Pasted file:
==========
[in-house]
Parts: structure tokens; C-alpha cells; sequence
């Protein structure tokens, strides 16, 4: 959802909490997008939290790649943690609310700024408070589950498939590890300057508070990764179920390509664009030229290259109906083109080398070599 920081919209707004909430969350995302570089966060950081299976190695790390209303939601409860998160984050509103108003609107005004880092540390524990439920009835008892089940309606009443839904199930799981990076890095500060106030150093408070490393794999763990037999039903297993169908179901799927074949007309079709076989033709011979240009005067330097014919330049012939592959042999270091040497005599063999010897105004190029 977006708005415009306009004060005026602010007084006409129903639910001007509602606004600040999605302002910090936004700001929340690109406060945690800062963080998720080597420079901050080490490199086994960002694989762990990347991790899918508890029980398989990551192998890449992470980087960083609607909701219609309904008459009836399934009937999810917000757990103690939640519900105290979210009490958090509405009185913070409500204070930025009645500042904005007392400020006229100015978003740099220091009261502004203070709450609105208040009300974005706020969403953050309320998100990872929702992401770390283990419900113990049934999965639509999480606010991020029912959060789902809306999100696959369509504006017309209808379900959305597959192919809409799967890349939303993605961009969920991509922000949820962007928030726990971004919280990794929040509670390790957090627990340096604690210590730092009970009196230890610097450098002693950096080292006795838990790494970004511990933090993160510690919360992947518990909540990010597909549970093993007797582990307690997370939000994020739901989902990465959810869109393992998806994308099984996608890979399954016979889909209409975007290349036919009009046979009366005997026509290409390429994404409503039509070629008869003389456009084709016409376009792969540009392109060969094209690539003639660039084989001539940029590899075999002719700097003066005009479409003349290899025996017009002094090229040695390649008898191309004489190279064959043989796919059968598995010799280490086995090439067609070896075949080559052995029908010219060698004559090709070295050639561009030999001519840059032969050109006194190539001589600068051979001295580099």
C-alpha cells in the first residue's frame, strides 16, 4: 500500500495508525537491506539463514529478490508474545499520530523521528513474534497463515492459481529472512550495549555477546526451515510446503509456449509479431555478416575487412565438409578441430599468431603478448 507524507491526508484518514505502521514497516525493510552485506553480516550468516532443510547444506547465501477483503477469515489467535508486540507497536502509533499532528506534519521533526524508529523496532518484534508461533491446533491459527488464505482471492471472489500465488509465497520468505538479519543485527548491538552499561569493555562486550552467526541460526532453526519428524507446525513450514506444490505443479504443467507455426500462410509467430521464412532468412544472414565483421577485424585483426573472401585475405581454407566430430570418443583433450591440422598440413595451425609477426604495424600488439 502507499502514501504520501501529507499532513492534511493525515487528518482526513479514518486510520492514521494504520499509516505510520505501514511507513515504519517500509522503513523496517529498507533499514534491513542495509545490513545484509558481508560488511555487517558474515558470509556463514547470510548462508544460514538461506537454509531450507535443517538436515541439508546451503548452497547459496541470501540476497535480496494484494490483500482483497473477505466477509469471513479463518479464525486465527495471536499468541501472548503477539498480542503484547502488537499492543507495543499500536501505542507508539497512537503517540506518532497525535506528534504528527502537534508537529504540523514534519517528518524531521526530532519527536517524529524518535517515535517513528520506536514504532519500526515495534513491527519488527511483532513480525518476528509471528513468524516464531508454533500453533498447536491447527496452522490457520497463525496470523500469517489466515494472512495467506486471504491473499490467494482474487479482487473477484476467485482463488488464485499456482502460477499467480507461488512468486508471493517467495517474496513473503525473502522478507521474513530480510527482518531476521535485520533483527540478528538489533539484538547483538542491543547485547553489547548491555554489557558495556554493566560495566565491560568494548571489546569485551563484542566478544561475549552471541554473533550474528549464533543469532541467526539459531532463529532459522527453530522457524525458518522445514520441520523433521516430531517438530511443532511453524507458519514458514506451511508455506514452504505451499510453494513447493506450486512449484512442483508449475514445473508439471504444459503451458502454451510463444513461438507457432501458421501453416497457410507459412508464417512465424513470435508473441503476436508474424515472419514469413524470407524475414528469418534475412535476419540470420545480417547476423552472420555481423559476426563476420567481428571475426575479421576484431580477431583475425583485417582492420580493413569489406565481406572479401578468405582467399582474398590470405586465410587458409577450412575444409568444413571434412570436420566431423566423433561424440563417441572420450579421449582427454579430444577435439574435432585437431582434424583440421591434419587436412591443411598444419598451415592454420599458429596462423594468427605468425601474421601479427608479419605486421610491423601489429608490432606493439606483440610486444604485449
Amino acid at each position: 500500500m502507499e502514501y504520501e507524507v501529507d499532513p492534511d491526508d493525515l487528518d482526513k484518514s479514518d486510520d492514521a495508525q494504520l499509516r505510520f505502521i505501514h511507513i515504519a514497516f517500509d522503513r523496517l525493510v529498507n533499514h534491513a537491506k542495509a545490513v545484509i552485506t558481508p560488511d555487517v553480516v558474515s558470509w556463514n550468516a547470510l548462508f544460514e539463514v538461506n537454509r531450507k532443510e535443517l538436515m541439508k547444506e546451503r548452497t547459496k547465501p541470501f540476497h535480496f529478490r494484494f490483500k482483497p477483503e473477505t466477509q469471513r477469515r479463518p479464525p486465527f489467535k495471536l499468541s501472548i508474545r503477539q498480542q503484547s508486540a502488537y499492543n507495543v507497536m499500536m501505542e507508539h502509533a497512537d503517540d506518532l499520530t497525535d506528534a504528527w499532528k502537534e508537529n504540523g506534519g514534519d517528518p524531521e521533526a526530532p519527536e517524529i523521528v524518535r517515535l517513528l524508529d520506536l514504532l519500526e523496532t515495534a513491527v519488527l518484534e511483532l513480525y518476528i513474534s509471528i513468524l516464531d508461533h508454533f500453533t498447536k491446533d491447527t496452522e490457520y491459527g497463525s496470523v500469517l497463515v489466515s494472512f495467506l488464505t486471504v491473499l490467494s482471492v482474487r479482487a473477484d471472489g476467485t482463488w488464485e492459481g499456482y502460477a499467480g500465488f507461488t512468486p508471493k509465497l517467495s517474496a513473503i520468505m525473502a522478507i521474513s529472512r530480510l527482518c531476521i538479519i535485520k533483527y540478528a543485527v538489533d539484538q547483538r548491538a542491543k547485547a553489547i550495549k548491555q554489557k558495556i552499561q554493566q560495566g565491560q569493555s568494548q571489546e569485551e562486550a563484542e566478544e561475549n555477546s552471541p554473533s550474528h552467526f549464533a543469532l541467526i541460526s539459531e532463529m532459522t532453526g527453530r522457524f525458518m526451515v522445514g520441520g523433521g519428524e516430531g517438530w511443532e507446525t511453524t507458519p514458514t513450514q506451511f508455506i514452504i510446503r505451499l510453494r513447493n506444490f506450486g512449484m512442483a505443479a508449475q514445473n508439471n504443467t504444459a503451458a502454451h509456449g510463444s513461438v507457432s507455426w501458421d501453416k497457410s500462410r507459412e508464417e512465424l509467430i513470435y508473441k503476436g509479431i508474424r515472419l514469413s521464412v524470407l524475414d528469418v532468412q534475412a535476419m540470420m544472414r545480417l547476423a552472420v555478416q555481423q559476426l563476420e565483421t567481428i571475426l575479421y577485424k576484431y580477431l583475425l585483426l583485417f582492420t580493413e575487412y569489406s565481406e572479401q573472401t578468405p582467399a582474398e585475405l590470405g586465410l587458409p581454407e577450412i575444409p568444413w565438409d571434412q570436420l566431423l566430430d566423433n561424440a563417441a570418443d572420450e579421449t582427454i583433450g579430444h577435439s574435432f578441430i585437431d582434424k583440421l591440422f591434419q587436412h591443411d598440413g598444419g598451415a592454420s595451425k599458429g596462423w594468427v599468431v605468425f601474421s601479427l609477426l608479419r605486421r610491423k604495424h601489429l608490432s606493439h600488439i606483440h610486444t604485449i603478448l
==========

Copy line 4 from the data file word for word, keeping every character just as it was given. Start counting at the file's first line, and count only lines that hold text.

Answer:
C-alpha cells in the first residue's frame, strides 16, 4: 500500500495508525537491506539463514529478490508474545499520530523521528513474534497463515492459481529472512550495549555477546526451515510446503509456449509479431555478416575487412565438409578441430599468431603478448 507524507491526508484518514505502521514497516525493510552485506553480516550468516532443510547444506547465501477483503477469515489467535508486540507497536502509533499532528506534519521533526524508529523496532518484534508461533491446533491459527488464505482471492471472489500465488509465497520468505538479519543485527548491538552499561569493555562486550552467526541460526532453526519428524507446525513450514506444490505443479504443467507455426500462410509467430521464412532468412544472414565483421577485424585483426573472401585475405581454407566430430570418443583433450591440422598440413595451425609477426604495424600488439 502507499502514501504520501501529507499532513492534511493525515487528518482526513479514518486510520492514521494504520499509516505510520505501514511507513515504519517500509522503513523496517529498507533499514534491513542495509545490513545484509558481508560488511555487517558474515558470509556463514547470510548462508544460514538461506537454509531450507535443517538436515541439508546451503548452497547459496541470501540476497535480496494484494490483500482483497473477505466477509469471513479463518479464525486465527495471536499468541501472548503477539498480542503484547502488537499492543507495543499500536501505542507508539497512537503517540506518532497525535506528534504528527502537534508537529504540523514534519517528518524531521526530532519527536517524529524518535517515535517513528520506536514504532519500526515495534513491527519488527511483532513480525518476528509471528513468524516464531508454533500453533498447536491447527496452522490457520497463525496470523500469517489466515494472512495467506486471504491473499490467494482474487479482487473477484476467485482463488488464485499456482502460477499467480507461488512468486508471493517467495517474496513473503525473502522478507521474513530480510527482518531476521535485520533483527540478528538489533539484538547483538542491543547485547553489547548491555554489557558495556554493566560495566565491560568494548571489546569485551563484542566478544561475549552471541554473533550474528549464533543469532541467526539459531532463529532459522527453530522457524525458518522445514520441520523433521516430531517438530511443532511453524507458519514458514506451511508455506514452504505451499510453494513447493506450486512449484512442483508449475514445473508439471504444459503451458502454451510463444513461438507457432501458421501453416497457410507459412508464417512465424513470435508473441503476436508474424515472419514469413524470407524475414528469418534475412535476419540470420545480417547476423552472420555481423559476426563476420567481428571475426575479421576484431580477431583475425583485417582492420580493413569489406565481406572479401578468405582467399582474398590470405586465410587458409577450412575444409568444413571434412570436420566431423566423433561424440563417441572420450579421449582427454579430444577435439574435432585437431582434424583440421591434419587436412591443411598444419598451415592454420599458429596462423594468427605468425601474421601479427608479419605486421610491423601489429608490432606493439606483440610486444604485449